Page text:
Friday, June 07, 2002

Maine Pyar Kiya (Leg II)

Over dinner last night we watched the rest of Maine Pyar Kiya and honestly, with all its flaws, hams, corny song situations, and the generally unfinished edge, I still like the film (of course, back when it was scorching the box office, I caught it twice in the theatres: the first time, as always, as part of a walk with my father, and the second time, on my mother's insistence that she had to see this film everyone was talking about -- my folks didn't care too much about keeping up with changing film tastes). The film has it all: the characteristic S. P. Balasubramaniam vocal histrionics, appealing catchy melodies (some lifted, of course), and numerous catchlines: "kismat hai", "dosti ki hai nibhaani to padegi", "mohabbat ki hai nibhaani to padegi" -- and of course, the star of the show Handsome the pigeon (yesh!).


* Laxmikant Berde made his début in Hindi films with this film. Although he has his share of emotional lines and brings his tired grating brand of comedy from Marathi cinema to this film (it even fits in well, just like those extended schlock comic interludes in the south-studio Hindi films)

* The tagline of the film, Everybody falls in love with someone ... somehow ..., portends the taglines from the Yash Chopra camp: Come...Fall in Love (Dilwale Dulhaniya Le Jayenge) and Someone, somewhere is made for you (Dil To Pagal Hai).

* The Rajshri page for the film includes links to audio clips from the English and Spanish versions of the film soundtrack. Interesting.
* Karan Johar's career mirrors Sooraj Barjatya's (débutate director of this film). Both made a splash with their first films (Mr. Johar made Kuch Kuch Hota Hai (1998) aka K2H2). Their second films rocked box offices in the years of their release (Barjatya's Hum Aapke Hain Koun...! (1994) and Johar's Kabhi Khushi Kabhie Gham... (2001) aka K3G) {Incidentally, note the trailing ellipses in the titles}. Mr. Johar also lists Barjatya among his influences. Both films display a higher on-screen gloss and slickness than their predecessors, and MPK succeeds for the heart and does not suffer too much for the gloss. By progression of abbreviations, Johar's next film may well be KKKK or simply K4.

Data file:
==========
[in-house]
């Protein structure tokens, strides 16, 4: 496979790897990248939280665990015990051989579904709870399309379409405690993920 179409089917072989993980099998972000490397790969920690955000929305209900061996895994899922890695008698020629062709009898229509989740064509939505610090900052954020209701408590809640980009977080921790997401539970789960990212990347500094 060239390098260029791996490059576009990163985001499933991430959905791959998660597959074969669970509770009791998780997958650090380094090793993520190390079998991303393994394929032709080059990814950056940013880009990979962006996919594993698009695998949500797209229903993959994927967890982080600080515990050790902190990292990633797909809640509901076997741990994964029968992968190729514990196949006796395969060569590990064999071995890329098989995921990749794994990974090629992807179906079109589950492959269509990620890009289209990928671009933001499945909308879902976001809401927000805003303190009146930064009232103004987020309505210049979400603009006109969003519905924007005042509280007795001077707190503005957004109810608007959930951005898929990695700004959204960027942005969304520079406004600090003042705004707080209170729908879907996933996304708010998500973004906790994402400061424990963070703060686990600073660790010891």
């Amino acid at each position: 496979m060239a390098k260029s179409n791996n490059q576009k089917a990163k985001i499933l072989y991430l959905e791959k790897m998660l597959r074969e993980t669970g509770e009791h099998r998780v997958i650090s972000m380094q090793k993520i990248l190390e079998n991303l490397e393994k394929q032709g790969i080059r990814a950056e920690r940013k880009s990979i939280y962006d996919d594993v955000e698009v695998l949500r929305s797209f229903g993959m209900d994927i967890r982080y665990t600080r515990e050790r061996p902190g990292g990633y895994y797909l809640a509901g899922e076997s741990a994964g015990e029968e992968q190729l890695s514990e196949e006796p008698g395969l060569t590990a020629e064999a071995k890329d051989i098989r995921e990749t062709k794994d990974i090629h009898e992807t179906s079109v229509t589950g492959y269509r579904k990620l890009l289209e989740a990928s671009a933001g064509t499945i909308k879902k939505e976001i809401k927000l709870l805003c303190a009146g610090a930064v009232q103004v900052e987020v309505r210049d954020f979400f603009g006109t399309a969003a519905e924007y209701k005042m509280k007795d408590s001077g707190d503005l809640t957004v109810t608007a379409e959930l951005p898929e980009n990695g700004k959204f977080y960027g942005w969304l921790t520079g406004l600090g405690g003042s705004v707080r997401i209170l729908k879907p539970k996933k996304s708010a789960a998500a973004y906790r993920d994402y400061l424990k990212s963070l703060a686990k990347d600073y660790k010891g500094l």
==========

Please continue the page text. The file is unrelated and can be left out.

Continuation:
* One of the background motifs is a thinly disguised Raindrops keep falling on my head.
* Deepa just reminded me of another curio in the film: Several scene changes are marked by the same word ending one scene and beginning the next. One example (which also, IMHO, is a nice effect) is the scene which ends with Prem saying "Dosti mein no sorry no thank you" (aah, another immortal catchphrase) and the next scene starting with Ranjeet (the devil of the piece played by Ajit Vachani) saying "Thank you Kumar Sahab..." to Prem's father Kishen Kumar.
* The villain of the piece is called Ranjeet and his son (played by Mohnish Behl, credited with a special appearance) is named Jeevan. These could be allusions to the famous villains of Bollywood, Ranjeet and Jeevan. Ranjeet often appeared as the evil son of the evil dude essayed by Jeevan (for example, Sanam Teri Kasam). Nice reversal there.
* The two friends who drift apart thanks to the evil doings of Ranjeet and Co. (including Perveen Dastur's debut as Seema, the mildly evil vampish other woman) are Kishen (Rajiv Verma) and Karan (Alok Nath). This helps reading the film like the Mahabharat (with Ranjeet standing in as the evil mama and Jeevan as the bhaanjaa). Kishen (Jackie Shroff) and Karan (Anil Kapoor) were also the two characters in conflict in Parinda, which was edged out for the Filmfare award for Best Film by MPK.
* More mythological readings: Kishen's wife is Kaushalya (played by Rima Lagoo). Kishen (from the Mahabharat) and Lord Rama (from the Ramayan) are avataars of Lord Vishnu. In the Ramayan, Kaushalya is Lord Rama's mother.

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